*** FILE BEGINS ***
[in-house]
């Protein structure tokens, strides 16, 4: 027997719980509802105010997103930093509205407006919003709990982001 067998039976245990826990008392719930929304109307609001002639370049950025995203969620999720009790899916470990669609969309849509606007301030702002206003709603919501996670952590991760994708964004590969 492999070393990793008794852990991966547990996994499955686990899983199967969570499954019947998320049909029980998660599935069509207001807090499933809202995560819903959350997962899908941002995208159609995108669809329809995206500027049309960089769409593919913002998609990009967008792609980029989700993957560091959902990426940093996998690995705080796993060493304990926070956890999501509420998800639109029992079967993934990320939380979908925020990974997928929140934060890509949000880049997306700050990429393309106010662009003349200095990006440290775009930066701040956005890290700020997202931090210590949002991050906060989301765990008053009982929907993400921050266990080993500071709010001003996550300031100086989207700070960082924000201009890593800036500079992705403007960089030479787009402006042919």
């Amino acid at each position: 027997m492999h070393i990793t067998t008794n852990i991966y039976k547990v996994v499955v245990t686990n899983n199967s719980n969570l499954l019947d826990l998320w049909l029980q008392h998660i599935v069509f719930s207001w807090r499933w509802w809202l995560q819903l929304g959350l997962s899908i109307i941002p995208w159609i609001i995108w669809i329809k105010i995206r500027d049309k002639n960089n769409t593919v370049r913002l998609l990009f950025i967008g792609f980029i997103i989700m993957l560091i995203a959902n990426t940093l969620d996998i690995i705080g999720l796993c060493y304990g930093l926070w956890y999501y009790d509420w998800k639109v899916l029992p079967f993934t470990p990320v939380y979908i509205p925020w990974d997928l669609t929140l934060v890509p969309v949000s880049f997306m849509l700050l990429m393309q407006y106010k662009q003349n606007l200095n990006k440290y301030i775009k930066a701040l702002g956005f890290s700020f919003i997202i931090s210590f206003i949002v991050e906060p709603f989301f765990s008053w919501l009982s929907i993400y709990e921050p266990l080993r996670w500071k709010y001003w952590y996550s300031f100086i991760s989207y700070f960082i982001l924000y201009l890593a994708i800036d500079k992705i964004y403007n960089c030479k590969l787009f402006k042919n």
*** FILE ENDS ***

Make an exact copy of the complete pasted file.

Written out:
[in-house]
């Protein structure tokens, strides 16, 4: 027997719980509802105010997103930093509205407006919003709990982001 067998039976245990826990008392719930929304109307609001002639370049950025995203969620999720009790899916470990669609969309849509606007301030702002206003709603919501996670952590991760994708964004590969 492999070393990793008794852990991966547990996994499955686990899983199967969570499954019947998320049909029980998660599935069509207001807090499933809202995560819903959350997962899908941002995208159609995108669809329809995206500027049309960089769409593919913002998609990009967008792609980029989700993957560091959902990426940093996998690995705080796993060493304990926070956890999501509420998800639109029992079967993934990320939380979908925020990974997928929140934060890509949000880049997306700050990429393309106010662009003349200095990006440290775009930066701040956005890290700020997202931090210590949002991050906060989301765990008053009982929907993400921050266990080993500071709010001003996550300031100086989207700070960082924000201009890593800036500079992705403007960089030479787009402006042919």
């Amino acid at each position: 027997m492999h070393i990793t067998t008794n852990i991966y039976k547990v996994v499955v245990t686990n899983n199967s719980n969570l499954l019947d826990l998320w049909l029980q008392h998660i599935v069509f719930s207001w807090r499933w509802w809202l995560q819903l929304g959350l997962s899908i109307i941002p995208w159609i609001i995108w669809i329809k105010i995206r500027d049309k002639n960089n769409t593919v370049r913002l998609l990009f950025i967008g792609f980029i997103i989700m993957l560091i995203a959902n990426t940093l969620d996998i690995i705080g999720l796993c060493y304990g930093l926070w956890y999501y009790d509420w998800k639109v899916l029992p079967f993934t470990p990320v939380y979908i509205p925020w990974d997928l669609t929140l934060v890509p969309v949000s880049f997306m849509l700050l990429m393309q407006y106010k662009q003349n606007l200095n990006k440290y301030i775009k930066a701040l702002g956005f890290s700020f919003i997202i931090s210590f206003i949002v991050e906060p709603f989301f765990s008053w919501l009982s929907i993400y709990e921050p266990l080993r996670w500071k709010y001003w952590y996550s300031f100086i991760s989207y700070f960082i982001l924000y201009l890593a994708i800036d500079k992705i964004y403007n960089c030479k590969l787009f402006k042919n």